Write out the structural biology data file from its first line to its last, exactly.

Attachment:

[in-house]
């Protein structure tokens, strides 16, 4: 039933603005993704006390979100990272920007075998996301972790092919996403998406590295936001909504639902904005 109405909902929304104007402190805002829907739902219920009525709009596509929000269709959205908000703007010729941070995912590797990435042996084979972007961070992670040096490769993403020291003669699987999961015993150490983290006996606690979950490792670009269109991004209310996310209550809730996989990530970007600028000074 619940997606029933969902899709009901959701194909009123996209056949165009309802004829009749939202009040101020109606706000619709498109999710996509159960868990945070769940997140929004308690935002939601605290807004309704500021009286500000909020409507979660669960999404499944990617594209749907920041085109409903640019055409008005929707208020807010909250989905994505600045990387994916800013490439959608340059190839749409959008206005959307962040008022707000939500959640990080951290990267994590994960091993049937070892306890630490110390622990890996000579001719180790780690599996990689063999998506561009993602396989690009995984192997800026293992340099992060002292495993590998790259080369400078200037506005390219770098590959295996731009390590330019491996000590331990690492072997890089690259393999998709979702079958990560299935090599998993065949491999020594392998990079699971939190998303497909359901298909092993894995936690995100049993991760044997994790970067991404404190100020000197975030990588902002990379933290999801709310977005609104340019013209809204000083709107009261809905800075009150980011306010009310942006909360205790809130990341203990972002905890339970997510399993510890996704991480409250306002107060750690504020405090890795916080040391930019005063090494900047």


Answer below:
[in-house]
């Protein structure tokens, strides 16, 4: 039933603005993704006390979100990272920007075998996301972790092919996403998406590295936001909504639902904005 109405909902929304104007402190805002829907739902219920009525709009596509929000269709959205908000703007010729941070995912590797990435042996084979972007961070992670040096490769993403020291003669699987999961015993150490983290006996606690979950490792670009269109991004209310996310209550809730996989990530970007600028000074 619940997606029933969902899709009901959701194909009123996209056949165009309802004829009749939202009040101020109606706000619709498109999710996509159960868990945070769940997140929004308690935002939601605290807004309704500021009286500000909020409507979660669960999404499944990617594209749907920041085109409903640019055409008005929707208020807010909250989905994505600045990387994916800013490439959608340059190839749409959008206005959307962040008022707000939500959640990080951290990267994590994960091993049937070892306890630490110390622990890996000579001719180790780690599996990689063999998506561009993602396989690009995984192997800026293992340099992060002292495993590998790259080369400078200037506005390219770098590959295996731009390590330019491996000590331990690492072997890089690259393999998709979702079958990560299935090599998993065949491999020594392998990079699971939190998303497909359901298909092993894995936690995100049993991760044997994790970067991404404190100020000197975030990588902002990379933290999801709310977005609104340019013209809204000083709107009261809905800075009150980011306010009310942006909360205790809130990341203990972002905890339970997510399993510890996704991480409250306002107060750690504020405090890795916080040391930019005063090494900047």